Despite rumors about his job status over the course of the season, Jimbo Fisher was never close to being fired by Texas A&M because of his contract.
Per The Athletic's Sam Khan Jr. and Andy Staples, firing Fisher was "never on the table" because his buyout was "too prohibitive" for the school.
Those hopes were dashed almost immediately with a 17-14 home loss to Appalachian State on Sept. 10. It looked like the Aggies righted the ship with solid wins over Miami and Arkansas, but they lost six consecutive games from Oct. 1-Nov. 12.
As Texas A&M was mired in its losing streak, reports about Fisher's job status and contract began leaking out.
Connor O'Gara of Saturday Down South (h/t Jim Weber of LostLetterman.com) provided the year-by-year buyout breakdown terms of Fisher's deal:
Jim Weber @JimMWeber
The Jimbo Fisher buyout breakdown via <a href="https://twitter.com/cjogara?ref_src=twsrc%5Etfw">@cjogara</a> is just staggering.<br><br>For comparison, Charlie Weis' mind-boggling buyout with Notre Dame was $19 million when he was fired in 2009.<br><br>Notre Dame could have bought out Weis 3 more times & STILL spent less than A&M if they can Jimbo. 🤯 <a href="https://t.co/FHLav2rGtS">pic.twitter.com/FHLav2rGtS</a>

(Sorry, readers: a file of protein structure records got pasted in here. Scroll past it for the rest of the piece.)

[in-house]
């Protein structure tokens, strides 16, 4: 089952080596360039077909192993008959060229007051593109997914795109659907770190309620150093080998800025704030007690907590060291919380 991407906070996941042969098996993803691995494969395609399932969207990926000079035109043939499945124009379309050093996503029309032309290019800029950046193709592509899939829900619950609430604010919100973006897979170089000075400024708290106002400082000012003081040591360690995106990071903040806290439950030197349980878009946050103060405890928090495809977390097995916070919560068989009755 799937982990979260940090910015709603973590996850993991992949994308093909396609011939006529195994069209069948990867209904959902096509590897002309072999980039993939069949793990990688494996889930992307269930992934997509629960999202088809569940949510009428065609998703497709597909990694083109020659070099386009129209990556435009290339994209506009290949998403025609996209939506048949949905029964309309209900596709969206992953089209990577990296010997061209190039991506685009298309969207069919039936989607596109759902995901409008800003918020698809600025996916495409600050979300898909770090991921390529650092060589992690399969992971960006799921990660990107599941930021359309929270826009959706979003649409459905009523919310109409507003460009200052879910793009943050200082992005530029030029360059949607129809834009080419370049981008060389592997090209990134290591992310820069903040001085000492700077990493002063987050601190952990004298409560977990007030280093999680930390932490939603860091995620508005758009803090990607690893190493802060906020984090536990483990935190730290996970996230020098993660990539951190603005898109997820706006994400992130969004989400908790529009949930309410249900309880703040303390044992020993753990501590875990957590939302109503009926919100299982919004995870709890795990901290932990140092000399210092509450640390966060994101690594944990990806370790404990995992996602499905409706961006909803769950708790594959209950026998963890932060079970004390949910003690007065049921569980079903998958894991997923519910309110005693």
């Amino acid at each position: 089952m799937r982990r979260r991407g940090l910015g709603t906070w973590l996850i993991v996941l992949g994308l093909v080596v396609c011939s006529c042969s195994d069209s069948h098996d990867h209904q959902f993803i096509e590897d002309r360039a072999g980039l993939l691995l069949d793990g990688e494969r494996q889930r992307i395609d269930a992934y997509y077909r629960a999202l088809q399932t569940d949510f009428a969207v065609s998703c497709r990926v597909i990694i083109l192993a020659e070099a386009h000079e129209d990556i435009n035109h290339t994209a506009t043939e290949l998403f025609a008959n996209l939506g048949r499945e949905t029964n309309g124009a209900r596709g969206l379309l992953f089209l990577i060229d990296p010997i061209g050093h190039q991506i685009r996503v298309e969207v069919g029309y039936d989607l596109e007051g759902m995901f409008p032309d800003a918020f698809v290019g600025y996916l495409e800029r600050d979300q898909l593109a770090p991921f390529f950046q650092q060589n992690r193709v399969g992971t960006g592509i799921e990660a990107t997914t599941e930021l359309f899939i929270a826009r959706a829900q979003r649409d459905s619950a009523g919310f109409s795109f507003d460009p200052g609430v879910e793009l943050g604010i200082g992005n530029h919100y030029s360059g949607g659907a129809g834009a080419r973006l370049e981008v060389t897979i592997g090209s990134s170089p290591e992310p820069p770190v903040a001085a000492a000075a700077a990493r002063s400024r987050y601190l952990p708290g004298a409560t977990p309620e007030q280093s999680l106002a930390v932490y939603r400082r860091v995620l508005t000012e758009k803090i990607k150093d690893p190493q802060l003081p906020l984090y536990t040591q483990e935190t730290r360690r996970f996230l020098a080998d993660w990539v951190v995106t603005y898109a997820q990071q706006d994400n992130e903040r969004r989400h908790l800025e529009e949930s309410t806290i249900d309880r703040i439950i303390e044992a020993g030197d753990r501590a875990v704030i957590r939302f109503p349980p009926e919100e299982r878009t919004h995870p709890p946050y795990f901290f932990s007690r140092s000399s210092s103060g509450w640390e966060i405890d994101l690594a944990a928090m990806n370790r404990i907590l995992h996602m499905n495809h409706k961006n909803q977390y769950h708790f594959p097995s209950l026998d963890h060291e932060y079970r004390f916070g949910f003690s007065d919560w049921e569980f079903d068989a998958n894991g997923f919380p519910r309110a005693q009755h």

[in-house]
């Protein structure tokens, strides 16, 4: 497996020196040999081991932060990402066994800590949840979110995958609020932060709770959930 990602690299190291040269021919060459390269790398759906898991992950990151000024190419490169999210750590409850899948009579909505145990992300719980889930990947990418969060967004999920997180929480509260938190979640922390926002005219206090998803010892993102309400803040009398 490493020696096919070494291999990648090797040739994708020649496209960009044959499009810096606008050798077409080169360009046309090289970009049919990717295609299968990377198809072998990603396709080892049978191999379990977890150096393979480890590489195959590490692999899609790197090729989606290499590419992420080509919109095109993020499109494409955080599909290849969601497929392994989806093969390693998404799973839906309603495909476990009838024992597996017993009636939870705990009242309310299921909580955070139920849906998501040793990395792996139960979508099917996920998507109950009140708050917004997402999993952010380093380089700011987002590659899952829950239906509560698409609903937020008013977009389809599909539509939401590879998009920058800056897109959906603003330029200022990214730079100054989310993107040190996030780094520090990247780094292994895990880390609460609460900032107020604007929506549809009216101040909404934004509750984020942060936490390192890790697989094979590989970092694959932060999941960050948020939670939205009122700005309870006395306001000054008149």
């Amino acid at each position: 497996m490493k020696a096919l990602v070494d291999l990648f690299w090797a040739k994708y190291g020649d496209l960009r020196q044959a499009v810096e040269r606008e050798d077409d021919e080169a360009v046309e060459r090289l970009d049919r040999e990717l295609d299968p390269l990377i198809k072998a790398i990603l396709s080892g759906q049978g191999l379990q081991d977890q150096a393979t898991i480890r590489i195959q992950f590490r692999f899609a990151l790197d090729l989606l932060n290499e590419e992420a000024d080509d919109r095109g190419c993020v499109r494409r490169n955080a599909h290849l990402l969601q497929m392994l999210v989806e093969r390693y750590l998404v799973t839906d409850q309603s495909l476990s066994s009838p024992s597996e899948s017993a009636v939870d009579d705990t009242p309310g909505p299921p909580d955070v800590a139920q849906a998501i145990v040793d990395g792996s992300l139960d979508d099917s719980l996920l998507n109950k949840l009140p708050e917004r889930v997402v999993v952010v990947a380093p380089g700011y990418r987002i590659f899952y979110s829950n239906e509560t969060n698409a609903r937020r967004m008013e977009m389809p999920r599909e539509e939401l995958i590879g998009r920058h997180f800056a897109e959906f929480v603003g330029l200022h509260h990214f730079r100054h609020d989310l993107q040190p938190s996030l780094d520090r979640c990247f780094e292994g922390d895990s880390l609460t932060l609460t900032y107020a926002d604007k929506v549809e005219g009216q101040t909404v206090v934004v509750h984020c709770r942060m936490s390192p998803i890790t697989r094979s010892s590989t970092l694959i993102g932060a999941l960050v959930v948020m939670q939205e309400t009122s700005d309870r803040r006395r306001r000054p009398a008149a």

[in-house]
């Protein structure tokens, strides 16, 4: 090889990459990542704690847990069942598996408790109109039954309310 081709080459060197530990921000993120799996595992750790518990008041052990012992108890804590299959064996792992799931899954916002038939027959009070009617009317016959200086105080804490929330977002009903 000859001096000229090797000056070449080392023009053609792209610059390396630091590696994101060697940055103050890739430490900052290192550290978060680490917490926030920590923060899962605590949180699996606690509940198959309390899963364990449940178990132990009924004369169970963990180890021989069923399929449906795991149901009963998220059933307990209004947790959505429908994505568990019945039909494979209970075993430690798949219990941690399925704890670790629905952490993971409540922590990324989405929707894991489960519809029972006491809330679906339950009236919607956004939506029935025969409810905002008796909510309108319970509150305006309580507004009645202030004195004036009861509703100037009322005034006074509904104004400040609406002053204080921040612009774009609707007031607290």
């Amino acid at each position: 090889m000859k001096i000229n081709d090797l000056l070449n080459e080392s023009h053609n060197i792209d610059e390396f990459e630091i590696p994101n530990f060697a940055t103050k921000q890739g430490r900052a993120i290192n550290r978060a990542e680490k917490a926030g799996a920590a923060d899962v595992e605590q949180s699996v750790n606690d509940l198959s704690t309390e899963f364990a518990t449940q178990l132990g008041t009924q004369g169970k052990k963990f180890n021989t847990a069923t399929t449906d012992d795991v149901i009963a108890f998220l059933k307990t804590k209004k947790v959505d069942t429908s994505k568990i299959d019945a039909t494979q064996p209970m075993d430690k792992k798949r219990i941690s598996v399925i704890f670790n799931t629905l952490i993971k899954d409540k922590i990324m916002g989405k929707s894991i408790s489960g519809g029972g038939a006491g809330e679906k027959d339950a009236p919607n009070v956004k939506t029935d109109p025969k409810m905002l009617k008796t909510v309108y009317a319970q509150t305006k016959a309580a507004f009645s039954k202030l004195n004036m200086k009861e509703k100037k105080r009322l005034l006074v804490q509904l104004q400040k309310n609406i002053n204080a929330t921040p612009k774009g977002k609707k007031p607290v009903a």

Texas A&M signed Fisher to a four-year contract extension in September 2021 that raised his annual salary from $7.5 million to $9 million. The deal runs through the 2031 season.
By comparison, Evan Bland of the Omaha World-Herald reported the University of Nebraska paid Scott Frost around $16 million after firing him on Sept. 11.
Bland noted the cost for Nebraska would have been around $8 million if it waited to get rid of Frost until Oct. 1 when the buyout halved.
Fisher has been successful during his first five seasons at Texas A&M, but he has struggled to compete regularly with Alabama and Georgia atop the SEC. This season marked his first losing year with the program (5-7).
The Aggies won at least eight games in each of his first four seasons, but they haven't played in the SEC Championship Game since joining the conference in 2012.